Needless rows taint national sport
Less than two months after the euphoria of the 2012 Olympics, Trinidad and Tobago sport has been reduced to unnecessary controversy, with the country's two major disciplines, football and cricket, in the headlines for all the wrong reasons.
Unreasonable and last-minute demands by certain players almost scuppered T&T's participation in the lucrative T20 Champions League, while the much-maligned Trinidad and Tobago Football Federation seems to have been abandoned by the Ministry of Sport, which had cut off all funding for qualifying for the Caribbean Cup just a week away.
It is unfortunate that these situations have come to pass and those responsible should hang their heads in shame.
In the case of the national cricket team, 11th hour demands for more money by representatives of some players appeared to be nothing less than holding the T&T Cricket Board to ransom just hours before the squad was scheduled to depart for South Africa.
Thankfully, better sense prevailed and the players finally accepted the Cricket Board's offer, but not without leaving a bitter taste in the mouths of many fans.
It is to be hoped that team spirit will not be affected by this unsavoury incident and the Trinidad and Tobago team will once again make its presence felt in the Champions League.
The same cannot be said for our footballers, who up until yesterday looked like they might not even get to play in next week's Caribbean Cup qualifiers, with the TTFF being denied its request for funding for airfares and allowances from the Ministry of Sport.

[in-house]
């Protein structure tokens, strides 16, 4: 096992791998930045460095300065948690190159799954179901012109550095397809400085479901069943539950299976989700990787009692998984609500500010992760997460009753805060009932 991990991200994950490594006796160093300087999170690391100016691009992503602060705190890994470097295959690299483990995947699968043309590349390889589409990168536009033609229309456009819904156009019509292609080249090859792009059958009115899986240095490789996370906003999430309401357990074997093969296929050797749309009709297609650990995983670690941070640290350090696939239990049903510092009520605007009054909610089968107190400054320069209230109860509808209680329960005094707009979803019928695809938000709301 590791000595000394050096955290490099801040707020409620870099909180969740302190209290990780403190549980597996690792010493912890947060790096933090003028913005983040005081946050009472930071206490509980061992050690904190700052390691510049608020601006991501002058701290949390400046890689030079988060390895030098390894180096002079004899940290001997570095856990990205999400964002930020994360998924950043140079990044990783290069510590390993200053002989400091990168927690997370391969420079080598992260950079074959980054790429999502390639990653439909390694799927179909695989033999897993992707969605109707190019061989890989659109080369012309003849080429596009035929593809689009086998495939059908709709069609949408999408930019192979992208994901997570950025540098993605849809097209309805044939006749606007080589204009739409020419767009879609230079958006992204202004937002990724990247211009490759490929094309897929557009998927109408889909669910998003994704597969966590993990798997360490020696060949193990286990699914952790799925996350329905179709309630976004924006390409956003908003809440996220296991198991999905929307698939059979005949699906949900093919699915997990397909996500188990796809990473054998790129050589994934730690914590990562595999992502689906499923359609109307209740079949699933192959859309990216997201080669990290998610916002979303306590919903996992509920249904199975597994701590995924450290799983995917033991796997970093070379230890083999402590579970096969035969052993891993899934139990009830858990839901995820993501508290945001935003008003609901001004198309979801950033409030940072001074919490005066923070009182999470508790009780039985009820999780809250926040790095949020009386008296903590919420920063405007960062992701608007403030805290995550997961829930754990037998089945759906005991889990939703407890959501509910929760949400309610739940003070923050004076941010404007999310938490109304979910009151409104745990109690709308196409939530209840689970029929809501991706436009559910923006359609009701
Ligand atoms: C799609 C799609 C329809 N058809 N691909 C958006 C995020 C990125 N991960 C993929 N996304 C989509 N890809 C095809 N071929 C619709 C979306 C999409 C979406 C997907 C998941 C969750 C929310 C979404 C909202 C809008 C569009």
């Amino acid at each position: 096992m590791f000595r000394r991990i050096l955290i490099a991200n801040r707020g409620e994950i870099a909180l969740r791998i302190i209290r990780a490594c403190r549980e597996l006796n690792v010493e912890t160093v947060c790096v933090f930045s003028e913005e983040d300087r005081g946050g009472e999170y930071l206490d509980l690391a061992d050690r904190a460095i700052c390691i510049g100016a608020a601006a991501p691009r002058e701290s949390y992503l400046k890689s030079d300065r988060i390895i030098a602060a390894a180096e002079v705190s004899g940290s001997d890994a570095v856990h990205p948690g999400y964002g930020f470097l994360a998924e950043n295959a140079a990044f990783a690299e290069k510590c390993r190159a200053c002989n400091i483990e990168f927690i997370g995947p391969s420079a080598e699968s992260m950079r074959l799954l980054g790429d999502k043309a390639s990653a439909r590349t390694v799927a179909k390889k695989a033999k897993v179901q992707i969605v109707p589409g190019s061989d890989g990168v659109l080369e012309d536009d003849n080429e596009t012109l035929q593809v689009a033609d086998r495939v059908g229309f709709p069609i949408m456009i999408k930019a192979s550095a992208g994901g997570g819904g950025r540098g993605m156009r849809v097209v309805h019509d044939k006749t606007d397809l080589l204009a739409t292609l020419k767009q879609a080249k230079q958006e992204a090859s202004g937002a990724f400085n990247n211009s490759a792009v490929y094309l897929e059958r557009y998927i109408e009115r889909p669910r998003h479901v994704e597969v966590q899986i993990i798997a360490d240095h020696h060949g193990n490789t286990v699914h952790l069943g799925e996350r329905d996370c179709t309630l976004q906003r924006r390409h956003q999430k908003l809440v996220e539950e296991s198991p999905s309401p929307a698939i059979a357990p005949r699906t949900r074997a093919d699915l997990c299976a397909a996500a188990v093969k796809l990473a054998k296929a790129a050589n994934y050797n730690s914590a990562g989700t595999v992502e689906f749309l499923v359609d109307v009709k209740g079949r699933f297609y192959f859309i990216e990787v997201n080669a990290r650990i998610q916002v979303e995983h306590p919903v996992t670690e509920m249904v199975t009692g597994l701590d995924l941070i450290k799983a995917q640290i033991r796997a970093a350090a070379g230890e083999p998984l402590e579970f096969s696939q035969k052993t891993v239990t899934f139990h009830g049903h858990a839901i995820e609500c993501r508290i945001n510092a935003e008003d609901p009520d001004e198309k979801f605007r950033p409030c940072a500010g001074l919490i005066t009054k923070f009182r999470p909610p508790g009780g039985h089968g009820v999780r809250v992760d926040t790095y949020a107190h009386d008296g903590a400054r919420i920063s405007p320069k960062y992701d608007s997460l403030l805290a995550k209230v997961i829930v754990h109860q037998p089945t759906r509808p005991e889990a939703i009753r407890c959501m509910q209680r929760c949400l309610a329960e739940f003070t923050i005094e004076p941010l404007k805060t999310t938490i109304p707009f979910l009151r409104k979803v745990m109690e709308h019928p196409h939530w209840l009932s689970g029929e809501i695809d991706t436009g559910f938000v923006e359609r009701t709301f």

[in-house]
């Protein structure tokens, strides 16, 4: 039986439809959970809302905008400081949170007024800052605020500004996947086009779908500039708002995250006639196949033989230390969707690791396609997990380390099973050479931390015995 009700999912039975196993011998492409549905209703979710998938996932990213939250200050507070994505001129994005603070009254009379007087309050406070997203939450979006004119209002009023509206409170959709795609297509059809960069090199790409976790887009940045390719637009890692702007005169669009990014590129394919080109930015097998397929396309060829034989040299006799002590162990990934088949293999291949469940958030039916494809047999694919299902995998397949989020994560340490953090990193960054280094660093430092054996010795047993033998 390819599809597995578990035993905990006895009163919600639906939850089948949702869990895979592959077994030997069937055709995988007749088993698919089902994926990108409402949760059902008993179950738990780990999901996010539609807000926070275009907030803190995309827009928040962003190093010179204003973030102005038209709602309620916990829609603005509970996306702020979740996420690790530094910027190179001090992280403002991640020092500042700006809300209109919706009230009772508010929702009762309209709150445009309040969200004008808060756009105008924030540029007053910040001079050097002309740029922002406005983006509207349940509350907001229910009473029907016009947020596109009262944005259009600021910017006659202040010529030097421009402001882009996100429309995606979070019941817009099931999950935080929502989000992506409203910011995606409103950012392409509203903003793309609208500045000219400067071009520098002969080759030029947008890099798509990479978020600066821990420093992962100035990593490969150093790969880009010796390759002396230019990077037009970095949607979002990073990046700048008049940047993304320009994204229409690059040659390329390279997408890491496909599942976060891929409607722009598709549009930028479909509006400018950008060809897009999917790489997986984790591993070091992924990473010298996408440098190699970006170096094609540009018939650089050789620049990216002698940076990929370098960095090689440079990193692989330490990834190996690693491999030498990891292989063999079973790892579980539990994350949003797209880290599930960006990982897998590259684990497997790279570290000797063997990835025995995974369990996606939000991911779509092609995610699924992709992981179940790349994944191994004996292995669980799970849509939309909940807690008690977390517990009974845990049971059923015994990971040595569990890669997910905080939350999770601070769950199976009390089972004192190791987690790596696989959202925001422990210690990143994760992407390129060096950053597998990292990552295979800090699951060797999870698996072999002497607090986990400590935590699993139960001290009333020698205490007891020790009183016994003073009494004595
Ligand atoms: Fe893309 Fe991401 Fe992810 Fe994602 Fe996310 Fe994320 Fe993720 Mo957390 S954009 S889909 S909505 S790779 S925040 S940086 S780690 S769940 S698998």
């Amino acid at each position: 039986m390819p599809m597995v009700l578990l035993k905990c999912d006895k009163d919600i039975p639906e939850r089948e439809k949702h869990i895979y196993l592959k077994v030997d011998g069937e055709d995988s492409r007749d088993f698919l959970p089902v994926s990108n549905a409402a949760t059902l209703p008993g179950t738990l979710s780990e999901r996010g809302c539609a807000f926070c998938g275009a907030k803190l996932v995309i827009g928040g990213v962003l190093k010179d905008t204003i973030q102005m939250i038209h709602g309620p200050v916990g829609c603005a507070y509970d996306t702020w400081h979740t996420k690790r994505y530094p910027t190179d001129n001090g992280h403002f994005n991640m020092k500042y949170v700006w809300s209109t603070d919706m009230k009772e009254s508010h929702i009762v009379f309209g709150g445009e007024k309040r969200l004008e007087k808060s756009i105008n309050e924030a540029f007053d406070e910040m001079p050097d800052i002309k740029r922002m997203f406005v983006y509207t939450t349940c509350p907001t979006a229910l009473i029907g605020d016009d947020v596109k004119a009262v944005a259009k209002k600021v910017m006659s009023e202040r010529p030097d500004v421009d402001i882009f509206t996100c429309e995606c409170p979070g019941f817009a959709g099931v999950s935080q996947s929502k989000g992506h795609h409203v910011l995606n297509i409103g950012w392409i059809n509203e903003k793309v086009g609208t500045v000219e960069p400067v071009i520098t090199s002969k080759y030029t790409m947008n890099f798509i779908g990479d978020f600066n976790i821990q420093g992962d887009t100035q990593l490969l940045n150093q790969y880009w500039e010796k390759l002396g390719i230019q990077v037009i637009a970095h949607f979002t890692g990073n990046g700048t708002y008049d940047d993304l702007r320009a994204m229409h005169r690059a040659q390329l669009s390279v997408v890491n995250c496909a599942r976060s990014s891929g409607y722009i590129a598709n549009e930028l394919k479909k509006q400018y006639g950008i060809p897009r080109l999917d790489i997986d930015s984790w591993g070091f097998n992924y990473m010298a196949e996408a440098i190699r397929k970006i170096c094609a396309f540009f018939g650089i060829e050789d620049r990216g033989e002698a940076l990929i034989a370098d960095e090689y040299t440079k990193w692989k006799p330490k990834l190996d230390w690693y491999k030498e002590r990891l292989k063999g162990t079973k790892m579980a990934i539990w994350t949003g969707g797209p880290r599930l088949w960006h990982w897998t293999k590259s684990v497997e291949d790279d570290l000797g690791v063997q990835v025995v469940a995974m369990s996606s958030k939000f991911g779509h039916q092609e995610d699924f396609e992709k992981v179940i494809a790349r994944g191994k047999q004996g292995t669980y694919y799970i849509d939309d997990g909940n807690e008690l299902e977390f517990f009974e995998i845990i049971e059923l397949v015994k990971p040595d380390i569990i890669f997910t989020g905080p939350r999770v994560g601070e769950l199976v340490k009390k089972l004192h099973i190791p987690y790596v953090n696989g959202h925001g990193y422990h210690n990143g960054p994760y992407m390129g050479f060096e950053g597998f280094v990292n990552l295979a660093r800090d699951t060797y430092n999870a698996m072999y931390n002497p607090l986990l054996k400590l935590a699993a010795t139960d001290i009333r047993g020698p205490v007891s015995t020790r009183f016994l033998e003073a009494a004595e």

It seems hard to believe that this is the same Ministry—and Minister—which not too long ago was pledging millions towards the effort to qualify for the 2014 World Cup. But when that grand project went down in flames at the first hurdle last year, the TTFF—which, admittedly, is its own worst enemy—has been deprived of funds.
It is bordering on the ridiculous, though, that unlimited funding for the much-hyped Road to Brazil could dry up overnight so that the Ministry could not even allocate less than $500,000 to the Football Federation for the first round of qualifying, thus risking sanctions by the Caribbean Football Union and FIFA and acute embarrassment for a country that just six years graced the sport's biggest stage.
The Ministry of Sport—which is entrusted with taxpayers' money—cannot take it upon itself to deny the TTFF, more so dedicated players and coaches, in what seems to be a fit of pique over the failed 2014 World Cup qualifying campaign.
And what makes this situation even more untenable and galling is the claim by Opposition Leader Dr Keith Rowley, in his contribution to the budget debate yesterday, that there is some sort of conspiracy between Minister of Sport Anil Roberts and former FIFA vice-president and TTFF special adviser Jack Warner, the Minister of National Security, to starve the Football Federation of funds.
This simply cannot be allowed to continue, with the Minister of Sport arbitrarily deciding who should and should not be allocated funding when it comes to representing T&T.
Sport is much too important to our nation for it to be operating at the whim and fancy of any elected official.